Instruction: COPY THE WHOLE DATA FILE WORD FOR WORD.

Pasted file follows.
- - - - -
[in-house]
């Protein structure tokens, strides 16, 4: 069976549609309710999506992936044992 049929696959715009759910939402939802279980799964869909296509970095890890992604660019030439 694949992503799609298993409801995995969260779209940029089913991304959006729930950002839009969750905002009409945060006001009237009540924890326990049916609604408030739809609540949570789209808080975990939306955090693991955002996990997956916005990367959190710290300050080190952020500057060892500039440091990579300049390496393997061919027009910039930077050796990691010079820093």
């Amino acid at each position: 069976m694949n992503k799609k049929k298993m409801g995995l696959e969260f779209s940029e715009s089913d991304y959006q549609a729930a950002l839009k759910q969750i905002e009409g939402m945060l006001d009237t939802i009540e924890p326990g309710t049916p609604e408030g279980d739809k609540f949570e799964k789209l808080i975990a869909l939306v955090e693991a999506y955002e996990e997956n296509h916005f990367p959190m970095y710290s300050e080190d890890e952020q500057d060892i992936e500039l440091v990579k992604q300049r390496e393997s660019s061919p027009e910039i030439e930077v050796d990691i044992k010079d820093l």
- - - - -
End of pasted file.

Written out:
[in-house]
């Protein structure tokens, strides 16, 4: 069976549609309710999506992936044992 049929696959715009759910939402939802279980799964869909296509970095890890992604660019030439 694949992503799609298993409801995995969260779209940029089913991304959006729930950002839009969750905002009409945060006001009237009540924890326990049916609604408030739809609540949570789209808080975990939306955090693991955002996990997956916005990367959190710290300050080190952020500057060892500039440091990579300049390496393997061919027009910039930077050796990691010079820093």
């Amino acid at each position: 069976m694949n992503k799609k049929k298993m409801g995995l696959e969260f779209s940029e715009s089913d991304y959006q549609a729930a950002l839009k759910q969750i905002e009409g939402m945060l006001d009237t939802i009540e924890p326990g309710t049916p609604e408030g279980d739809k609540f949570e799964k789209l808080i975990a869909l939306v955090e693991a999506y955002e996990e997956n296509h916005f990367p959190m970095y710290s300050e080190d890890e952020q500057d060892i992936e500039l440091v990579k992604q300049r390496e393997s660019s061919p027009e910039i030439e930077v050796d990691i044992k010079d820093l």